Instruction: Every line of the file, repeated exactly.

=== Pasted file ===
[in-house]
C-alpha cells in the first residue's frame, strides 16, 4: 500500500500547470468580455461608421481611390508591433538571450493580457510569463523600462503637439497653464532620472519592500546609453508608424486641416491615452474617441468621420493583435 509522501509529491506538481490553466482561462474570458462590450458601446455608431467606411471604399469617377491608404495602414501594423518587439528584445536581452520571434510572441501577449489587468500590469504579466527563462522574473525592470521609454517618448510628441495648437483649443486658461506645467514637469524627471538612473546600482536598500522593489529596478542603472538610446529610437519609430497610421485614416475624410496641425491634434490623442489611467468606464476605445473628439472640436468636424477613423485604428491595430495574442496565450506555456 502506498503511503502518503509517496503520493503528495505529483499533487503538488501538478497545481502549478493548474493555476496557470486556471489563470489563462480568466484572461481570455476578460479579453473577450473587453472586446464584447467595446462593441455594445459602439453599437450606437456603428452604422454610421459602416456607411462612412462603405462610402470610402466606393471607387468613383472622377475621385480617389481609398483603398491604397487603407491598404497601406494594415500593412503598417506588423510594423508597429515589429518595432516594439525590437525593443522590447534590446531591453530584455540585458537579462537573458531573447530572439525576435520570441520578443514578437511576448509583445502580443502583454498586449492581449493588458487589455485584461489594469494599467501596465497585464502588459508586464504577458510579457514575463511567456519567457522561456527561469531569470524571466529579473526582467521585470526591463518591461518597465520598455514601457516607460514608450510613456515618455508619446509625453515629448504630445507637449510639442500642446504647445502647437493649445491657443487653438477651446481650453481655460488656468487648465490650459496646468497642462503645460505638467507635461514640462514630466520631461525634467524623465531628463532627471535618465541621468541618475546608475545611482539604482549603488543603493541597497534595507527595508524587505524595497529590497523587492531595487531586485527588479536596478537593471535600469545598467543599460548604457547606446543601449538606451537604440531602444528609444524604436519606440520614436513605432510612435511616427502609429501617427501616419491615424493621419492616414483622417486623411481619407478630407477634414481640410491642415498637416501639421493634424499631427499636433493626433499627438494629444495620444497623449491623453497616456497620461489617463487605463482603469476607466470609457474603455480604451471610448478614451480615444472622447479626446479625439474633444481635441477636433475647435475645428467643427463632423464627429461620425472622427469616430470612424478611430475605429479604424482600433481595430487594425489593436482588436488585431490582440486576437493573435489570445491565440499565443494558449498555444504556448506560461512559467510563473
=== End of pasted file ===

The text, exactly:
[in-house]
C-alpha cells in the first residue's frame, strides 16, 4: 500500500500547470468580455461608421481611390508591433538571450493580457510569463523600462503637439497653464532620472519592500546609453508608424486641416491615452474617441468621420493583435 509522501509529491506538481490553466482561462474570458462590450458601446455608431467606411471604399469617377491608404495602414501594423518587439528584445536581452520571434510572441501577449489587468500590469504579466527563462522574473525592470521609454517618448510628441495648437483649443486658461506645467514637469524627471538612473546600482536598500522593489529596478542603472538610446529610437519609430497610421485614416475624410496641425491634434490623442489611467468606464476605445473628439472640436468636424477613423485604428491595430495574442496565450506555456 502506498503511503502518503509517496503520493503528495505529483499533487503538488501538478497545481502549478493548474493555476496557470486556471489563470489563462480568466484572461481570455476578460479579453473577450473587453472586446464584447467595446462593441455594445459602439453599437450606437456603428452604422454610421459602416456607411462612412462603405462610402470610402466606393471607387468613383472622377475621385480617389481609398483603398491604397487603407491598404497601406494594415500593412503598417506588423510594423508597429515589429518595432516594439525590437525593443522590447534590446531591453530584455540585458537579462537573458531573447530572439525576435520570441520578443514578437511576448509583445502580443502583454498586449492581449493588458487589455485584461489594469494599467501596465497585464502588459508586464504577458510579457514575463511567456519567457522561456527561469531569470524571466529579473526582467521585470526591463518591461518597465520598455514601457516607460514608450510613456515618455508619446509625453515629448504630445507637449510639442500642446504647445502647437493649445491657443487653438477651446481650453481655460488656468487648465490650459496646468497642462503645460505638467507635461514640462514630466520631461525634467524623465531628463532627471535618465541621468541618475546608475545611482539604482549603488543603493541597497534595507527595508524587505524595497529590497523587492531595487531586485527588479536596478537593471535600469545598467543599460548604457547606446543601449538606451537604440531602444528609444524604436519606440520614436513605432510612435511616427502609429501617427501616419491615424493621419492616414483622417486623411481619407478630407477634414481640410491642415498637416501639421493634424499631427499636433493626433499627438494629444495620444497623449491623453497616456497620461489617463487605463482603469476607466470609457474603455480604451471610448478614451480615444472622447479626446479625439474633444481635441477636433475647435475645428467643427463632423464627429461620425472622427469616430470612424478611430475605429479604424482600433481595430487594425489593436482588436488585431490582440486576437493573435489570445491565440499565443494558449498555444504556448506560461512559467510563473